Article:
Nonstop inflammation and immune problems top the list of potential causes of long COVID, but doctors say it's growing clear that more than one thing is to blame for the wide swath of often debilitating symptoms that could last months or even years.
"I think that it's a much more complex picture than just inflammation, or just autoimmunity, or just immune dysregulation. And it's probably a combination of all three causing a cascade of effects that then manifests itself as brain fog, or shortness of breath, or chronic fatigue," says Alexander Truong, MD, a pulmonologist and assistant professor at Emory University School of Medicine, who also runs a long COVID clinic.
Long COVID, a post-COVID-19 condition, and post-acute sequelae of SARS-CoV-2 (PASC) are among the terms used by the National Institutes of Health (NIH) to describe the long-term health issues faced by an estimated 10% to 30% of people infected with COVID-19. Symptoms — as many as 200 — can range from inconvenient to crippling, damage multiple organ systems, come and go, and relapse. Long COVID increases the risk of worsening existing health problems and triggering new ones, including cardiovascular disease and type 2 diabetes.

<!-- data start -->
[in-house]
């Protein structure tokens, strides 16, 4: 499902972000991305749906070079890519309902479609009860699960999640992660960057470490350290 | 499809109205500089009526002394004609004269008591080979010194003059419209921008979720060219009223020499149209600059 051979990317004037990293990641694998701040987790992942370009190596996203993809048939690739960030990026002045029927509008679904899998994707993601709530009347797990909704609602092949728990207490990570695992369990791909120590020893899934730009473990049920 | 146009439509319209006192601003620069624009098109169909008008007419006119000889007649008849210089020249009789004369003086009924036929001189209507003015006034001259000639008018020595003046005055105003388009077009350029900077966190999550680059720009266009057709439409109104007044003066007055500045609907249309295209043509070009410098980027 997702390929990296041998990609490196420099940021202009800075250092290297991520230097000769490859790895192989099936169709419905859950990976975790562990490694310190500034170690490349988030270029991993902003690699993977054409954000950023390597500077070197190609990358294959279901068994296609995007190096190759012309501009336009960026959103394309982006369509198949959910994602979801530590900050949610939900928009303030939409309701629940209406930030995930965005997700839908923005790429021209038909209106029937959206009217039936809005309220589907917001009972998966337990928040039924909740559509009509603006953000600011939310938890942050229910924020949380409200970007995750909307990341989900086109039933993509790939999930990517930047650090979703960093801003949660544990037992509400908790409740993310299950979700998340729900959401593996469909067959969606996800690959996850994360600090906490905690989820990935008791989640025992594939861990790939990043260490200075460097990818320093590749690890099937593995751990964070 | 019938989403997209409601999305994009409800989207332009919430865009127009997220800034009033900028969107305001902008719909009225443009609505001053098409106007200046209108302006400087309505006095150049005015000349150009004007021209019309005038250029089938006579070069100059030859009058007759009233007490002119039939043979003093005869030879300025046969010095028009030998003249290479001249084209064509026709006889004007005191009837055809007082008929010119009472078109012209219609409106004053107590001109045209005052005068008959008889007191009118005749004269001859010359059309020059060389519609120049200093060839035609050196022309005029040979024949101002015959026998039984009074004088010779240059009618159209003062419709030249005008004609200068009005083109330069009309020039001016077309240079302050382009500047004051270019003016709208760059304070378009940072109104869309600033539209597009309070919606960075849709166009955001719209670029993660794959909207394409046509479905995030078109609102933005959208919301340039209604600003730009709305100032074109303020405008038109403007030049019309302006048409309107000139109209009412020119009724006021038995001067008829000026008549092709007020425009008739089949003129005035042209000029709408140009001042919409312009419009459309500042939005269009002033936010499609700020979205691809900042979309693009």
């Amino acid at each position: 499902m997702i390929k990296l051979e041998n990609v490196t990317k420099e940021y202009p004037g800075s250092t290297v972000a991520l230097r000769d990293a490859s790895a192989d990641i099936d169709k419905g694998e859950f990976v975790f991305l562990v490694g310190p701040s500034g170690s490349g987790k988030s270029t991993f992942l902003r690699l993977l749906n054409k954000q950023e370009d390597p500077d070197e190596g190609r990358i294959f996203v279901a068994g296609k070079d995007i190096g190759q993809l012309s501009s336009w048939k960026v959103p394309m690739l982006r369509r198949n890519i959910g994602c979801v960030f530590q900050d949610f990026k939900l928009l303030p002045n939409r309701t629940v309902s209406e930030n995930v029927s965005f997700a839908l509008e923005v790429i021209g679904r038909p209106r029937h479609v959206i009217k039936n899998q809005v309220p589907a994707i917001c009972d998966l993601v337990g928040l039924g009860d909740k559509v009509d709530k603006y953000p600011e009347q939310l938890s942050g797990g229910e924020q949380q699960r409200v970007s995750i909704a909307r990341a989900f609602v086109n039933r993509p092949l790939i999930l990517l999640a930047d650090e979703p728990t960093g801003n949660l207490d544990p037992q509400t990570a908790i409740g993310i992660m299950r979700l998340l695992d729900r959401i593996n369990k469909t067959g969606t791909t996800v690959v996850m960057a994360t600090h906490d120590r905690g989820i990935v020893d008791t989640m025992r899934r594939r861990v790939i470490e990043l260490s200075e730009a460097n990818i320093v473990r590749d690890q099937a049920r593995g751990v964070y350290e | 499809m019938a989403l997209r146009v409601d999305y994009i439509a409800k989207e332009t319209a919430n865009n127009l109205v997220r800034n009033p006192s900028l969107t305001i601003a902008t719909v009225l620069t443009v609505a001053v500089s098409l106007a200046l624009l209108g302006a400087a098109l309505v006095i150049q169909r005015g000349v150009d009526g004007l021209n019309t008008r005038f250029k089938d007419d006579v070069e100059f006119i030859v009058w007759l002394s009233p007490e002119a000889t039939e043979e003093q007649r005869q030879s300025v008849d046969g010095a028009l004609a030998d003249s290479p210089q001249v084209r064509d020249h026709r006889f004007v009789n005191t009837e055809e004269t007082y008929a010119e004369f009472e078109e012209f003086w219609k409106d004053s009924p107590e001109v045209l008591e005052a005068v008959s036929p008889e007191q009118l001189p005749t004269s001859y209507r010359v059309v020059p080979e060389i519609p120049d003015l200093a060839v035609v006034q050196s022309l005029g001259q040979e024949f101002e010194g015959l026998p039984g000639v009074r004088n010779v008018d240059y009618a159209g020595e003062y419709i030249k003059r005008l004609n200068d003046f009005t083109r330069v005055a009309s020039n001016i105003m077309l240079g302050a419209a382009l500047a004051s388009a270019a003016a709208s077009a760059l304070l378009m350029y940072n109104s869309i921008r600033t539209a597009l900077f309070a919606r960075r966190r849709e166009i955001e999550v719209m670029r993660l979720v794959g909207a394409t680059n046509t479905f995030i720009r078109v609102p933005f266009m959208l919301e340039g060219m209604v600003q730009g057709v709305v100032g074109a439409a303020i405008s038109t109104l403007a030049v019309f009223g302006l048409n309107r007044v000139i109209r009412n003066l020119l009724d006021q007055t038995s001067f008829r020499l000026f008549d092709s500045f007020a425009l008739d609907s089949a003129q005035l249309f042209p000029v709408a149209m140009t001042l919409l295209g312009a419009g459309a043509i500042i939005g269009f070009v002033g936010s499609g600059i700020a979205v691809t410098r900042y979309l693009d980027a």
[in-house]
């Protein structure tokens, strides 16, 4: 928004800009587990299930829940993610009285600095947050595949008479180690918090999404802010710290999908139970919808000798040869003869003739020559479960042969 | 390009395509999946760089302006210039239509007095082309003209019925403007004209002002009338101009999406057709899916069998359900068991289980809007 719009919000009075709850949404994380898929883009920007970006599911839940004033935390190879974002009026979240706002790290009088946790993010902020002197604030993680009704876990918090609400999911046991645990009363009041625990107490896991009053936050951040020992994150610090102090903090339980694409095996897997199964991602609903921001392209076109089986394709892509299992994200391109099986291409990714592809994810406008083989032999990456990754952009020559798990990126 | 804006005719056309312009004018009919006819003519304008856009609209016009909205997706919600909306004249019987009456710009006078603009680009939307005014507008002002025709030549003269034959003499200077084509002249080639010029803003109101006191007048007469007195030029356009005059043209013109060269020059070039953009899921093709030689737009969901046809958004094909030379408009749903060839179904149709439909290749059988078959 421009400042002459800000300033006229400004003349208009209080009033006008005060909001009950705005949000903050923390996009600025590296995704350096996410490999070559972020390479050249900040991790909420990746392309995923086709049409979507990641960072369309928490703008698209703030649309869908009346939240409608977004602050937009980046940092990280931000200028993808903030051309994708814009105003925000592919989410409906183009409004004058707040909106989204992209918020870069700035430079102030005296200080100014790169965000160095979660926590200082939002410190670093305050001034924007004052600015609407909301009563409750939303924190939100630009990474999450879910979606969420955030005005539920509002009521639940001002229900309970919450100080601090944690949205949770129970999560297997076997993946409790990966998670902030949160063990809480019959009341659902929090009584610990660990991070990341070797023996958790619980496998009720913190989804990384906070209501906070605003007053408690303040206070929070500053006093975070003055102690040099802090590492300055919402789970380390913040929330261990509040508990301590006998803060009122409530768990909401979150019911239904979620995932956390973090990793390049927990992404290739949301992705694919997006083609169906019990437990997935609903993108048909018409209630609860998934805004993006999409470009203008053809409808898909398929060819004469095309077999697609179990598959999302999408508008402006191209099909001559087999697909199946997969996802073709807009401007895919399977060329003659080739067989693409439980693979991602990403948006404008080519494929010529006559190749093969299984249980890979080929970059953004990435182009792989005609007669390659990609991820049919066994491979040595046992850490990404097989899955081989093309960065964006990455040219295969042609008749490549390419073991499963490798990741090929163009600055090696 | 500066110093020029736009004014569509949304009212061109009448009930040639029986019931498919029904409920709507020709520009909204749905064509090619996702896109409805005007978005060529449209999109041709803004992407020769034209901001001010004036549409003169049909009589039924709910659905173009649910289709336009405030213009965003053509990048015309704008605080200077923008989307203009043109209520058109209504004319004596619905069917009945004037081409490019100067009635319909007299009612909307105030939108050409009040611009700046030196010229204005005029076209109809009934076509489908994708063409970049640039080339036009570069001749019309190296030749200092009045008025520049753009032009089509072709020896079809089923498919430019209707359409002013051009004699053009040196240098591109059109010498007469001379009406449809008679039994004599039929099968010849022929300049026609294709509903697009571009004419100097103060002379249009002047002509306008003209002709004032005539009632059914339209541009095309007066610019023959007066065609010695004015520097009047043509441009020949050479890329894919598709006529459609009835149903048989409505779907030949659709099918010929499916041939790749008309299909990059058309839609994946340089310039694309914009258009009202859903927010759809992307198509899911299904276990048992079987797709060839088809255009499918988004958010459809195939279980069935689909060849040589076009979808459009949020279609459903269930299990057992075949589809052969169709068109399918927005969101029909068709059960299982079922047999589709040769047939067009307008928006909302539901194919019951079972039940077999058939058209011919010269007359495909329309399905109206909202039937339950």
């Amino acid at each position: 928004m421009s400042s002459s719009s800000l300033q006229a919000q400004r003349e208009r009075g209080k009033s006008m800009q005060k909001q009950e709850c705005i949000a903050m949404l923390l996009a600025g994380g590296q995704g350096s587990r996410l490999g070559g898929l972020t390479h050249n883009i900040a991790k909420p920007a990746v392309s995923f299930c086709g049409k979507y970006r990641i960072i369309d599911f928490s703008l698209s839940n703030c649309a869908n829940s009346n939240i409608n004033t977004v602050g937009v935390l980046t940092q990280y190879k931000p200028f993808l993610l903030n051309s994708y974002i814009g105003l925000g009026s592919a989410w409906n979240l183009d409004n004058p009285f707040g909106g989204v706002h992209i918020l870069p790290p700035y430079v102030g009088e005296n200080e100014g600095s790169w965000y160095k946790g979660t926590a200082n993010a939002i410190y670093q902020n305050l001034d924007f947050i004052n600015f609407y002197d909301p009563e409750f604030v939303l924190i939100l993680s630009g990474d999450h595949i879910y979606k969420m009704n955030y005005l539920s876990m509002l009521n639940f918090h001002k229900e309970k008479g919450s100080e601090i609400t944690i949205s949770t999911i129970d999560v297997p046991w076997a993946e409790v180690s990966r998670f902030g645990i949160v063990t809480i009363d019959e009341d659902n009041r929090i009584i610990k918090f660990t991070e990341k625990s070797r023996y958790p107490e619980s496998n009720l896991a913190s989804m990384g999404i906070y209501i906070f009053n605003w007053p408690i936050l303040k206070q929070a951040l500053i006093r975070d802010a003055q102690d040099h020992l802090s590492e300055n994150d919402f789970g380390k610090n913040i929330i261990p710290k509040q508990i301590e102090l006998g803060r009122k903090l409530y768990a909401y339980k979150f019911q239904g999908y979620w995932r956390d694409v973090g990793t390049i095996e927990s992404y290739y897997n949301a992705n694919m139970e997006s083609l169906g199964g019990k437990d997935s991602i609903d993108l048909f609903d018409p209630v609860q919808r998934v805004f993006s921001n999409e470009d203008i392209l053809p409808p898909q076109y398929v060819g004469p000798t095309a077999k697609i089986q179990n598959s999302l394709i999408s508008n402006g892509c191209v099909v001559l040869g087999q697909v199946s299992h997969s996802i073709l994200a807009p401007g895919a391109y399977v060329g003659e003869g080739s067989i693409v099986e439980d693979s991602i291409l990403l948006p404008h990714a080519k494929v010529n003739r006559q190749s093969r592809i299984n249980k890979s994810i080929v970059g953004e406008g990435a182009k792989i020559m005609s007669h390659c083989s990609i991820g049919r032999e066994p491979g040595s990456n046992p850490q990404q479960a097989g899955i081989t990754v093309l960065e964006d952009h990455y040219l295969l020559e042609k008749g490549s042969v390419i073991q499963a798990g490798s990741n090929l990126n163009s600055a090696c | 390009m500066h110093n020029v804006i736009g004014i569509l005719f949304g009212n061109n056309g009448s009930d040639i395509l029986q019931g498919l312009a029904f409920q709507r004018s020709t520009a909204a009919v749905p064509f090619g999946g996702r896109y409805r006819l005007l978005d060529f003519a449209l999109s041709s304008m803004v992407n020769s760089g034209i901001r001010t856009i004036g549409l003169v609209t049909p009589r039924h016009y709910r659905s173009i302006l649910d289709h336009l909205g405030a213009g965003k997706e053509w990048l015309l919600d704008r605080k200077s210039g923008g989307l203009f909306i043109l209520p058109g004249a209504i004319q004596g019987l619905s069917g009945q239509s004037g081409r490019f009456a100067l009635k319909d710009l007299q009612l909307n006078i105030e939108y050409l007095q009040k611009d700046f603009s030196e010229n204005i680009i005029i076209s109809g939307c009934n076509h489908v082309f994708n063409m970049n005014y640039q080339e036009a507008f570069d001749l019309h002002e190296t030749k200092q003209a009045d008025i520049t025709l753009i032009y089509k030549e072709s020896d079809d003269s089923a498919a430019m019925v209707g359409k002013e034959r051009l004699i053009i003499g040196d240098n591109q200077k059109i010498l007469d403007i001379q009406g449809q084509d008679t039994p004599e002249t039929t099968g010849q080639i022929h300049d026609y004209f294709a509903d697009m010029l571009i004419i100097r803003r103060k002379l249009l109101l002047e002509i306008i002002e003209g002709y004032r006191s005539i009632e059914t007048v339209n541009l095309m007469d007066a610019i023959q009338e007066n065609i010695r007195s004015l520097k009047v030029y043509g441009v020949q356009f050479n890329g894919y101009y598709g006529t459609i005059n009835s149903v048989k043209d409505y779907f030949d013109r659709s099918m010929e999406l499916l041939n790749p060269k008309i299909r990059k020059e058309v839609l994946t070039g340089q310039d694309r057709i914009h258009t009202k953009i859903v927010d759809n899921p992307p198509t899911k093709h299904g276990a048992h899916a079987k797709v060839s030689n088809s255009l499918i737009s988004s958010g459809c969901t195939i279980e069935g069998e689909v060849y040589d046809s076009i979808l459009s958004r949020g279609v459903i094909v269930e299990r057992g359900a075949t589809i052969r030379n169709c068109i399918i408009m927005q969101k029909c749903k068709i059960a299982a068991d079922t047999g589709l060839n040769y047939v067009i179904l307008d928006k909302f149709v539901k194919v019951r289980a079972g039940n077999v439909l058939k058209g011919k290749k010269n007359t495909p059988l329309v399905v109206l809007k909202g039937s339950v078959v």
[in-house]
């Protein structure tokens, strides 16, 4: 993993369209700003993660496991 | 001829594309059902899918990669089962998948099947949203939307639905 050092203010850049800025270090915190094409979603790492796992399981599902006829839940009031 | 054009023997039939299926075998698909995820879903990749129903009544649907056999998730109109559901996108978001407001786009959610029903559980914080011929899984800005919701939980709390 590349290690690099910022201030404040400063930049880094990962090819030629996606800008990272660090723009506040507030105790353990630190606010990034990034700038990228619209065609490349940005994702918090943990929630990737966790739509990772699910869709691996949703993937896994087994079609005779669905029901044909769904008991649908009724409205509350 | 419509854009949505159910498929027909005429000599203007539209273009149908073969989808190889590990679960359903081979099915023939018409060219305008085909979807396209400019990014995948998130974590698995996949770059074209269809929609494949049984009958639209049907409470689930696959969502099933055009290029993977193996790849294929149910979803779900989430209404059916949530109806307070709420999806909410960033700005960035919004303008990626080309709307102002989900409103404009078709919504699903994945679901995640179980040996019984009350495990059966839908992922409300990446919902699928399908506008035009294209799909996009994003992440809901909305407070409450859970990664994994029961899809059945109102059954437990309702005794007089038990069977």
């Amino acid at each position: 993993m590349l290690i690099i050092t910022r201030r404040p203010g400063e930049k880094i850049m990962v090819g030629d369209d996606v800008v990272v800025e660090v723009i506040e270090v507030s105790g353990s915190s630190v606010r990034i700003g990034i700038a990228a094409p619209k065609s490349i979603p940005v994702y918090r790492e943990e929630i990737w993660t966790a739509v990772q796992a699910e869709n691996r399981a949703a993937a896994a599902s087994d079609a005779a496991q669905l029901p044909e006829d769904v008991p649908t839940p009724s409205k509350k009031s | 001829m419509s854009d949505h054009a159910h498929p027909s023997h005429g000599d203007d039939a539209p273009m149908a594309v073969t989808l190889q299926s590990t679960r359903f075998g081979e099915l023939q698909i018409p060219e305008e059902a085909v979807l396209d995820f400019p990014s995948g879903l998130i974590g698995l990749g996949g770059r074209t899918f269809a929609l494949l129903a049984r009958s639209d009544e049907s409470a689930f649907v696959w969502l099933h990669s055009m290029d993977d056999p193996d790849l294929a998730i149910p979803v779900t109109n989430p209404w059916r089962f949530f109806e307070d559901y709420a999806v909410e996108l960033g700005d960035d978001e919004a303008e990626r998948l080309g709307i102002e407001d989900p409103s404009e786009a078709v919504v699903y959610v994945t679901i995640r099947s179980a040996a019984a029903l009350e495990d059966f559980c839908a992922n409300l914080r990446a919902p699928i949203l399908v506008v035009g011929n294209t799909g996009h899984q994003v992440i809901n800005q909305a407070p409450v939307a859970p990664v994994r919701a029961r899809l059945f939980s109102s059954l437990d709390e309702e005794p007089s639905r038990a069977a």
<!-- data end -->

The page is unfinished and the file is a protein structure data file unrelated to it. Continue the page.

So far, research suggests there is no single cause, condition, or disease that explains why some people have an extensive range of symptoms long after the early COVID-19 infection has cleared up. Many experts believe some combination of biological processes — including the virus hanging around in our bodies, inflammation, autoimmunity, tiny blood clots, immune system problems, and even the reactivation of dormant viruses such as the Epstein-Barr virus — could be the culprit, a theory also supported by a comprehensive and in-depth review of long COVID studies published in January in the journal Nature Reviews Microbiology.